When considering the Eucharist itself I appreciate Alexander Schmemann's perspective:
(For the Life of the World, Chapter 2, Part 7)
It is indeed one of the main defects of sacramental theology that instead of following the order of the eucharistic journey with its progressive revelation of meaning, theologians applied to the Eucharist a set of abstract questions in order to squeeze it into their own intellectual framework. In this approach what virtually disappeared from the sphere of theological interest and investigation was liturgy itselfy, and what remained were isolated "moments," "formulas" and "conditions of validity." What disappeared was the Eucharist as one organic, all-embracing and all-transforming act of the whole Church, and what remained were "essential" and "nonessential" parts, "elements," "consecration," etc.
Your question reminded me of exactly this passage, because it you appear to be worried about the legal validity of a service and legal culpability of one who might "mess up". Like Fr. Schmemann says, I think it is first and foremost important to recognize each service as a journey of the Church and not a set of magic words that change the bread and wine into something special (the priest is not Harry Potter and the service books are not spell books). What validates the service is the Holy Spirit and the love present. Note that one of the most curious parts of the litury is "Let us love one another that we may confess, Father, Son and Holy Spirit"; the action of love precedes the dogmatic confession.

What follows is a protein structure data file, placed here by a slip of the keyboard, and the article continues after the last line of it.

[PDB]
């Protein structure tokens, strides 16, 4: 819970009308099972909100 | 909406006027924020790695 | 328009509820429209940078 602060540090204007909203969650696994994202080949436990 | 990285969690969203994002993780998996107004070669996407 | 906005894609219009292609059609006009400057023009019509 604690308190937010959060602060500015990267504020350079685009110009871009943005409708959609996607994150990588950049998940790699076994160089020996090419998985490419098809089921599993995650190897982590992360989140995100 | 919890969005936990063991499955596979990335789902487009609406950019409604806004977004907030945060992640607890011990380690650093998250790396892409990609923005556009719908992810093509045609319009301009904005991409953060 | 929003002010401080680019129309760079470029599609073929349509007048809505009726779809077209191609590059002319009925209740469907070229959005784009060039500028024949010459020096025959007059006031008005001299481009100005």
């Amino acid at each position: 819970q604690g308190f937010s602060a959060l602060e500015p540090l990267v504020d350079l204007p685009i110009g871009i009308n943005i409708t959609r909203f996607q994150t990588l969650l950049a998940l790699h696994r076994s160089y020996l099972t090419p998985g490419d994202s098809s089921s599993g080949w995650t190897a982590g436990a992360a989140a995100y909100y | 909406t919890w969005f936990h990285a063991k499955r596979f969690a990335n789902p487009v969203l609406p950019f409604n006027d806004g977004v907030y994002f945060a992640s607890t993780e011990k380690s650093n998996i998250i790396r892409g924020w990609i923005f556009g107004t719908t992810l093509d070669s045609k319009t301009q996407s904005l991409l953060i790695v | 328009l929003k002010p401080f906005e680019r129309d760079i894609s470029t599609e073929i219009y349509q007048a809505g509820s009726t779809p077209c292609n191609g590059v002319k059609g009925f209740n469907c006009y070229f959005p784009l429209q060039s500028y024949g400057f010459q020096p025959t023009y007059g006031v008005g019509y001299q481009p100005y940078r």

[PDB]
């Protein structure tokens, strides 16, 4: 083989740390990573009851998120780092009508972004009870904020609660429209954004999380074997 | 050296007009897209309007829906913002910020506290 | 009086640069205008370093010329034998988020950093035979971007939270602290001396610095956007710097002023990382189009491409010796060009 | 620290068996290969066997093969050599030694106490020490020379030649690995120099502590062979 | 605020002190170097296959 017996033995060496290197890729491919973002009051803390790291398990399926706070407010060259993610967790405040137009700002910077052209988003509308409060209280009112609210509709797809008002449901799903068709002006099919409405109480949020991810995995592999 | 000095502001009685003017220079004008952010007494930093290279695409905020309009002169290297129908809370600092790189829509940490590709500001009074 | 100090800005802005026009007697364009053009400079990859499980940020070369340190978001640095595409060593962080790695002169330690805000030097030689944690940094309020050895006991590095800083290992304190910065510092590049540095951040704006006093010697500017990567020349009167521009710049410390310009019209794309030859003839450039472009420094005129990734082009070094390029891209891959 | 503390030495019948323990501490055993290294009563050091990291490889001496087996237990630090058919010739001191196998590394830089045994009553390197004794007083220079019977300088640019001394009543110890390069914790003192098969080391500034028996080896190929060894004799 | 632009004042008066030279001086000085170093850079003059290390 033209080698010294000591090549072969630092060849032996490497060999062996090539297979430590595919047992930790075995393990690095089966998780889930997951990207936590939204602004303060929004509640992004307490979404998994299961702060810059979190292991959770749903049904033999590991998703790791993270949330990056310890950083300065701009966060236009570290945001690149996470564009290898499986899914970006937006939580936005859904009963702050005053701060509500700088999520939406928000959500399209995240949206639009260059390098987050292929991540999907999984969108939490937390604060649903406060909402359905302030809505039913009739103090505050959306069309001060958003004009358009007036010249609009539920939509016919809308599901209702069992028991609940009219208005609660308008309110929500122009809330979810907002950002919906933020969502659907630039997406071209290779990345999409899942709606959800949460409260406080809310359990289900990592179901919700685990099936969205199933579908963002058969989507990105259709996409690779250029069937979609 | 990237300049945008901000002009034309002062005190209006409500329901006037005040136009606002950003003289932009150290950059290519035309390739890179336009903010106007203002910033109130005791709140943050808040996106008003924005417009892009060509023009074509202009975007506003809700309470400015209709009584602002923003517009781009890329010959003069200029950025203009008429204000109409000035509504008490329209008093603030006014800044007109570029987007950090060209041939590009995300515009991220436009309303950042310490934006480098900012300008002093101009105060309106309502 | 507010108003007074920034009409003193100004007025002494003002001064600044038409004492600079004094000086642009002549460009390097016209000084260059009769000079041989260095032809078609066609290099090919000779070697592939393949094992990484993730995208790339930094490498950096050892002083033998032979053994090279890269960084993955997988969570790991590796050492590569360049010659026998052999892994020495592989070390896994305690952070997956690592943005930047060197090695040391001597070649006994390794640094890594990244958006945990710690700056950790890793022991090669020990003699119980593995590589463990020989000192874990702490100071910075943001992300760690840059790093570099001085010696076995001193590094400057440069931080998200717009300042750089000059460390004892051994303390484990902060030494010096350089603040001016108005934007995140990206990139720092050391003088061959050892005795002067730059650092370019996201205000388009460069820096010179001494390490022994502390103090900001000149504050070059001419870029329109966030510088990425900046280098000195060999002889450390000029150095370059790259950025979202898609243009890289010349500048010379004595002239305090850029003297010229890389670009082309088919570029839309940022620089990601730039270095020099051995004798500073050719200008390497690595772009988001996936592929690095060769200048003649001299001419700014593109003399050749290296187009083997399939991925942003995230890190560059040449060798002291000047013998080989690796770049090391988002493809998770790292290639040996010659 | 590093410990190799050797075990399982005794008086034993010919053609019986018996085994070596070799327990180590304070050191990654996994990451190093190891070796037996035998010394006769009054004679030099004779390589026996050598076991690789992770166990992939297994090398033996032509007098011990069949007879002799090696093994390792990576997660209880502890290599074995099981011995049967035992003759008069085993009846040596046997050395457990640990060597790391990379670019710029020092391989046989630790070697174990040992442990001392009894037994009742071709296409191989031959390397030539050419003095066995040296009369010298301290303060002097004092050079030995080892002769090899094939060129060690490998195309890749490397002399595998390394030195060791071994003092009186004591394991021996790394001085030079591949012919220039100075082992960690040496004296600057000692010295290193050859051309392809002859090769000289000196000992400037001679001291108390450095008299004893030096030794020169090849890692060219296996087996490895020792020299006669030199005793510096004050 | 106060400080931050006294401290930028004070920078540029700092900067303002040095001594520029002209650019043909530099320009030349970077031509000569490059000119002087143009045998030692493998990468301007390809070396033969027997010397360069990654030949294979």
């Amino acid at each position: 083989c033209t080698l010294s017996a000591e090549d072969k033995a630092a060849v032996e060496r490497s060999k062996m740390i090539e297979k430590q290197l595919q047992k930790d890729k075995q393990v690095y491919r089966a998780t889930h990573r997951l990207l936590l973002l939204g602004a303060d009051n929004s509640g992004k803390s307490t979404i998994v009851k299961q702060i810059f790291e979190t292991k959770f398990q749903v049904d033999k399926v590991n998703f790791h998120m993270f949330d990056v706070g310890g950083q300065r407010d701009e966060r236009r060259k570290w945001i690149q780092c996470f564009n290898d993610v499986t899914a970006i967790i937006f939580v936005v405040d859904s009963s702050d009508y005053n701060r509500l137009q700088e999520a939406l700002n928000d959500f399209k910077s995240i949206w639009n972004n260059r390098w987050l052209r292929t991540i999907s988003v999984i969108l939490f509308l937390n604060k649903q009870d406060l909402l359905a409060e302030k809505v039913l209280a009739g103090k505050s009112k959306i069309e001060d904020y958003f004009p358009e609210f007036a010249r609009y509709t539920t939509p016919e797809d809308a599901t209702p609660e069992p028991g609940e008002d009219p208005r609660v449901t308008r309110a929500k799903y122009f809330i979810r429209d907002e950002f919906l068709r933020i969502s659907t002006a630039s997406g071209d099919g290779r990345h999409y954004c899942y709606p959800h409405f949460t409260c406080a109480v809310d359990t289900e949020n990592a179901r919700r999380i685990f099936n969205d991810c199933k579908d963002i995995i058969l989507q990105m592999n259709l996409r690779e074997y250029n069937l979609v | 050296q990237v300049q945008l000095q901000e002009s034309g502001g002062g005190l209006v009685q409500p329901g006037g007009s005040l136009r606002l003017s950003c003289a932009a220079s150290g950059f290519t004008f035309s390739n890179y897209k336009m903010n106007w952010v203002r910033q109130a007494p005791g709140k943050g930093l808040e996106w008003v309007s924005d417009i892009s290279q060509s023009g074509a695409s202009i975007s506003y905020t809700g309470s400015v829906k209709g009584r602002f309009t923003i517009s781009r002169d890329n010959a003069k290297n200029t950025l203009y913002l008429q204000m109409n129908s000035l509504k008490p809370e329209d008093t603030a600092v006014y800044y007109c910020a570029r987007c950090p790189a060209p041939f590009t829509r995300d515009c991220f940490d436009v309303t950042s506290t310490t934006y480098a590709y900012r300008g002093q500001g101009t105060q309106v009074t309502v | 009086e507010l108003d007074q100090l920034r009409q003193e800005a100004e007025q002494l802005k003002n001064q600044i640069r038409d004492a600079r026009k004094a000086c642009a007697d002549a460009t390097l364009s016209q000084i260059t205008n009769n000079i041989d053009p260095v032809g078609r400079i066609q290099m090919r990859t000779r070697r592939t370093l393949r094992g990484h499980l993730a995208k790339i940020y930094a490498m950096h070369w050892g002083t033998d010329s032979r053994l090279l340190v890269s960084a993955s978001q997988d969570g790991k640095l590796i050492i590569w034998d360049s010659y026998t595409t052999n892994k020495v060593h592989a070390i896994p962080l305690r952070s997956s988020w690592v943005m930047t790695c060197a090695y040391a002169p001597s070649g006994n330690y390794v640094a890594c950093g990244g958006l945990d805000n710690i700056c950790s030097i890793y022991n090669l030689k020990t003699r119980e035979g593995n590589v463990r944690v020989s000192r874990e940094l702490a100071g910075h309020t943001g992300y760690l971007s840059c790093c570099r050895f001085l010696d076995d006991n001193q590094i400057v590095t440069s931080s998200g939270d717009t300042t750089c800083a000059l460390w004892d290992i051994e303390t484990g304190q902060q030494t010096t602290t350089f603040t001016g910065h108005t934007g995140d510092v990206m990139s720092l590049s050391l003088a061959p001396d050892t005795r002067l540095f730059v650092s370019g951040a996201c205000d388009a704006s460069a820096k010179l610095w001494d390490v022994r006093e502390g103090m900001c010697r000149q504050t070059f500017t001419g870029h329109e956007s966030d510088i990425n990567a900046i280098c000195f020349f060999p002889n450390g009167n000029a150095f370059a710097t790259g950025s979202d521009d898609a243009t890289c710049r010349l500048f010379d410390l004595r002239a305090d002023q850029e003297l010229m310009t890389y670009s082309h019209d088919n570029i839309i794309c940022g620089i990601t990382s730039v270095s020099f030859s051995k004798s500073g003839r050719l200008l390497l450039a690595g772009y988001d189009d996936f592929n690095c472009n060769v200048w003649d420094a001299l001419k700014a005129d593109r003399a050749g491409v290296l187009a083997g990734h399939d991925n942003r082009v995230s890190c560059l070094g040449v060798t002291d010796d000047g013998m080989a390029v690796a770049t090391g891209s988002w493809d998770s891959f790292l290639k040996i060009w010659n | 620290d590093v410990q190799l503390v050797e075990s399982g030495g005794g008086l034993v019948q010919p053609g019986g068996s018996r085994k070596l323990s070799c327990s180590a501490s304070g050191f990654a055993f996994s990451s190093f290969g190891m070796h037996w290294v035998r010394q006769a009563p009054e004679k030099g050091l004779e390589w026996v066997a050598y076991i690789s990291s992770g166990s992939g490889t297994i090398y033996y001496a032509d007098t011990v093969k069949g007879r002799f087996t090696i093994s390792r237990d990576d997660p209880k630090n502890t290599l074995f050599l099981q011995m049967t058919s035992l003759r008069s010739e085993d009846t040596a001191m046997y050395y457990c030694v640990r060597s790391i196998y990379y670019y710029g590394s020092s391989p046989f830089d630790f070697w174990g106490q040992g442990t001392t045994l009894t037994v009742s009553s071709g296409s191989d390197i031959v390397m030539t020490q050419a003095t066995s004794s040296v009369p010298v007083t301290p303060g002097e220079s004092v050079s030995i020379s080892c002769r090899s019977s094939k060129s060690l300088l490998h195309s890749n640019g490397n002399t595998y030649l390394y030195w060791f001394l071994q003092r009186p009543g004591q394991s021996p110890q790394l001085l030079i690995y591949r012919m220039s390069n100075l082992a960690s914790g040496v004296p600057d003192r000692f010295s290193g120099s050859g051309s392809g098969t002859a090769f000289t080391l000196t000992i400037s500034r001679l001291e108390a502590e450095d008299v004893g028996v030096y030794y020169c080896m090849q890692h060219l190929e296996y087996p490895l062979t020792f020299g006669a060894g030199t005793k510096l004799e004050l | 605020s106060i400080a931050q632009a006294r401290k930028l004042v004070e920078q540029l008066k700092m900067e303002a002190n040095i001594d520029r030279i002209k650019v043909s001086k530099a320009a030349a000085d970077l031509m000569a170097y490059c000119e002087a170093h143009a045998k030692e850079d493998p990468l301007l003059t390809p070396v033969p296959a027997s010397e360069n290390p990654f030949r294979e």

That is not to say mistakes in the service aren't detrimental. For instance, kneeling on Sunday or singing the Paschal hymn in the middle of Holy Week is not good, because it violates the how the Church understands those times and uses them to teach us. Also, if a chanter cares nothing for the variation of the services and simply chants the same thing at every service instead of taking the care to learn the cycles then he has failed to love the parishioners by depriving them of the fullness of what the church offers. If on the other hand the parish is trying to learn the services and progress in their understanding in love and under the guidance of their bishop and the teachings of the Church they can do no wrong.